Her father worked with big names – Sidney Poitier and singer Bobby Darin in Pressure Point (1962), and Marlon Brando in The Night of the Following Day (1969). Cornfield was only six years old when her parents divorced, and 10 when her father moved back to the US. Her father had three best friends – Jack Nicholson, Warren Beatty and James Dean, letters exchanged with Stanley Kubrick. And why he’d choose carpentry over letting others direct his scripts. Once her mum, at a dinner, on her dad’s set in Paris, saw Brando’s “pretty gross” tomfoolery – he’d put butter in the ears of one of his girlfriends, to make fun of her (the notorious no-consent “butter scene” in Last Tango in Paris was a few years away, and Brando being named in the #MeToo movement decades away). Cornfield grew up with these stories, but “never starstruck”.
The political science student, at American University, wanted to be a war reporter. She joined her then journalist boyfriend in Tel Aviv during the Gulf War. “I saw what it was and thought I’m not strong enough psychologically to do this. I was more attracted to art,” she says. And started off photographing the underground scene in Paris, London, New York. As a rockstar photographer, she’d incredible encounters (Iggy Pop) and the autodidact “learnt what it was to be a portrait photographer” which helped her shoot film celebrities later. Her first celeb project was on French director Tony Gatlif’s set for the film Swing (2002). From the “charming” Nicholson “with an incredible voice, almost unreal”, David “a certain aloofness” Lynch, Kirk Douglas (who “offered to hook me up with his son Michael and his wife Catherine Zeta-Jones, adding with a malicious smile that she was not photogenic…”) to Matt Damon (at this year’s Cannes for Los Angeles Times), the saga continues. It was at Cannes 2012, she bumped into Anurag Kashyap, who was there with his film Gangs of Wasseypur.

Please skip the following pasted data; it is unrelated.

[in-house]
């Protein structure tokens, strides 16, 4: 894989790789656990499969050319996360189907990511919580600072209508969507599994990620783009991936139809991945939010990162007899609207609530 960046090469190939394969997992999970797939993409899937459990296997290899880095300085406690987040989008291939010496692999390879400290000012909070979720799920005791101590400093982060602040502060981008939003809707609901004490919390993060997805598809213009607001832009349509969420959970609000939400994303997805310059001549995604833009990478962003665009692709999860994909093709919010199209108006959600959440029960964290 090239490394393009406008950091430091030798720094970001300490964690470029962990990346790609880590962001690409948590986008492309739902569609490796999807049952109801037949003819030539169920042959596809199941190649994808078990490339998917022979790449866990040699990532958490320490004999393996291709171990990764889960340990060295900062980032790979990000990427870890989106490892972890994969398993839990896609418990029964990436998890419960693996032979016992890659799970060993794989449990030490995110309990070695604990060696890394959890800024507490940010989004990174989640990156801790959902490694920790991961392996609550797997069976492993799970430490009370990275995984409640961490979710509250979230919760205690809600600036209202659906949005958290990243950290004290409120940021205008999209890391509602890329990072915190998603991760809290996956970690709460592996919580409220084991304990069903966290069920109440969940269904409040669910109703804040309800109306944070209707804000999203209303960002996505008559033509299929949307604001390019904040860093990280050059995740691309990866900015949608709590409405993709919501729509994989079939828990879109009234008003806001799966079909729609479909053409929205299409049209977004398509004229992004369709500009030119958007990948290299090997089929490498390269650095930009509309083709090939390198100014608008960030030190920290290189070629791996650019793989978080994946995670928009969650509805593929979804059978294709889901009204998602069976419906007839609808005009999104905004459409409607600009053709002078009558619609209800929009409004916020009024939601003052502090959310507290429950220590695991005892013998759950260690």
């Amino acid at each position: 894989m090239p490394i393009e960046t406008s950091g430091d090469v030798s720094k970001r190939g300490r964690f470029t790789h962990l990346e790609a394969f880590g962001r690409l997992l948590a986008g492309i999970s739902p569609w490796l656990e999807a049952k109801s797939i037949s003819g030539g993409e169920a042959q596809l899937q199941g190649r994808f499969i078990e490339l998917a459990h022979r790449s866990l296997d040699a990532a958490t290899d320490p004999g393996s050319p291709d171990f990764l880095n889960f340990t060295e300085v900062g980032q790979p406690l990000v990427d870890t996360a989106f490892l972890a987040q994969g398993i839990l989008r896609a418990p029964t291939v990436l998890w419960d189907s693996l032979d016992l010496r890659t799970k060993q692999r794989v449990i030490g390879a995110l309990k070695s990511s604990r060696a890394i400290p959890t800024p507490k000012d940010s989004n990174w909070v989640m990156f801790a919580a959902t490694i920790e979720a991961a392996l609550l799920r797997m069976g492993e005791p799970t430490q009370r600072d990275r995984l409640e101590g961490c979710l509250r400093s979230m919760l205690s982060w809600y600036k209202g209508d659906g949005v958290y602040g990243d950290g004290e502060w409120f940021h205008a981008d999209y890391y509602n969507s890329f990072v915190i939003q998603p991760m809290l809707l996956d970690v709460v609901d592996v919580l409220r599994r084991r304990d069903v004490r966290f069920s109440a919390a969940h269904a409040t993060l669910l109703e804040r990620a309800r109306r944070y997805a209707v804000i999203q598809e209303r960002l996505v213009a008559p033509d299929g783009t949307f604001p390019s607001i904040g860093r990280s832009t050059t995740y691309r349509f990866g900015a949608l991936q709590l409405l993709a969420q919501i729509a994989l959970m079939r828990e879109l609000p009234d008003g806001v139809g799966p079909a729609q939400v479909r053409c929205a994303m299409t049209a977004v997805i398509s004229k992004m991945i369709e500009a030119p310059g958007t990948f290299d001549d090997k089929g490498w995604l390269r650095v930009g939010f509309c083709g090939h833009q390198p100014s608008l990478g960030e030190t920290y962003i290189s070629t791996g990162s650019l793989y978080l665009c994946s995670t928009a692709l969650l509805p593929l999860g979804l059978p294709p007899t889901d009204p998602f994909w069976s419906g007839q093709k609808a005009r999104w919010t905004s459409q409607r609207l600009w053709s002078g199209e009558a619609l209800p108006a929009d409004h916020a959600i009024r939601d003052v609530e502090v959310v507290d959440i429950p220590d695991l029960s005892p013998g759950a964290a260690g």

She moved to India. She, the opposite of the “very bright and posey” Bollywood, thought she might stand “a chance, because I’m different”. She wasn’t completely right but Kashyap gave her a chance. It was just before Bombay Velvet (2015). She googled to find the “super busy” Kashyap had had a back surgery. One day, she landed at his place while he was immersed in script-reading. Days later, Phantom Films assigned Cornfield a look test of Anushka Sharma, and was later flown down for publicity shots of Sharma and Ranbir Kapoor. Though she didn’t get to work on a Kashyap set, she hopes to someday. Later when hired for Queen (2013) poster, she missed the “total creative freedom” Kashyap had given her. Her regular portraits (Ashim Ahluwalia, Adil Hussain) aside, she missed out on some big gigs: a magazine cover with Kangana Ranaut, Sajid Nadiadwala’s directorial debut (Kick, 2014), and Aamir Khan-starrer Dangal (2016).
She went gallivanting, drawn by people’s “raw and vibrant energy” and felt “hypnotised by India’s beauty – photogenic, cinematic, amazing light and adventurous nature, anything can happen. Once you taste it, it’s difficult to live without.” Cornfield recalls how two years ago, in Los Angeles, when producer Jon Kilik (The Hunger Games and Spike Lee films) saw her Indian photographs, he told her, “Ah, so you want to be a director?” “I believe in karma, to be good with people, because what goes around comes around. This exhibition is about that,” she says.